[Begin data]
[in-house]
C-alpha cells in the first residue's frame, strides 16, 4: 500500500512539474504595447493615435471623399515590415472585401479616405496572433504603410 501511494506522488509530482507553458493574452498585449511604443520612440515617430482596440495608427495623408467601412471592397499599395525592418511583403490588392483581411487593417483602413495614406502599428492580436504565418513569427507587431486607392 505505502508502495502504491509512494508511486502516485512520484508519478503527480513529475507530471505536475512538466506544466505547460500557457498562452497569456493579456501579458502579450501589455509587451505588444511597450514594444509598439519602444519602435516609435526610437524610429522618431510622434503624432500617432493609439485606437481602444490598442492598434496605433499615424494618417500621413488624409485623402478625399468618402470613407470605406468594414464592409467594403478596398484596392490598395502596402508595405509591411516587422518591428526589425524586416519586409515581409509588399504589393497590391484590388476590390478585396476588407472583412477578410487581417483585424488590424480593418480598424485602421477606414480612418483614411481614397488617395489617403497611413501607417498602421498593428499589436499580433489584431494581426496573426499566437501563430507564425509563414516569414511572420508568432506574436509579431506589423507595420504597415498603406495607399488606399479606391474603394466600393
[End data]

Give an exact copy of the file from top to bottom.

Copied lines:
[in-house]
C-alpha cells in the first residue's frame, strides 16, 4: 500500500512539474504595447493615435471623399515590415472585401479616405496572433504603410 501511494506522488509530482507553458493574452498585449511604443520612440515617430482596440495608427495623408467601412471592397499599395525592418511583403490588392483581411487593417483602413495614406502599428492580436504565418513569427507587431486607392 505505502508502495502504491509512494508511486502516485512520484508519478503527480513529475507530471505536475512538466506544466505547460500557457498562452497569456493579456501579458502579450501589455509587451505588444511597450514594444509598439519602444519602435516609435526610437524610429522618431510622434503624432500617432493609439485606437481602444490598442492598434496605433499615424494618417500621413488624409485623402478625399468618402470613407470605406468594414464592409467594403478596398484596392490598395502596402508595405509591411516587422518591428526589425524586416519586409515581409509588399504589393497590391484590388476590390478585396476588407472583412477578410487581417483585424488590424480593418480598424485602421477606414480612418483614411481614397488617395489617403497611413501607417498602421498593428499589436499580433489584431494581426496573426499566437501563430507564425509563414516569414511572420508568432506574436509579431506589423507595420504597415498603406495607399488606399479606391474603394466600393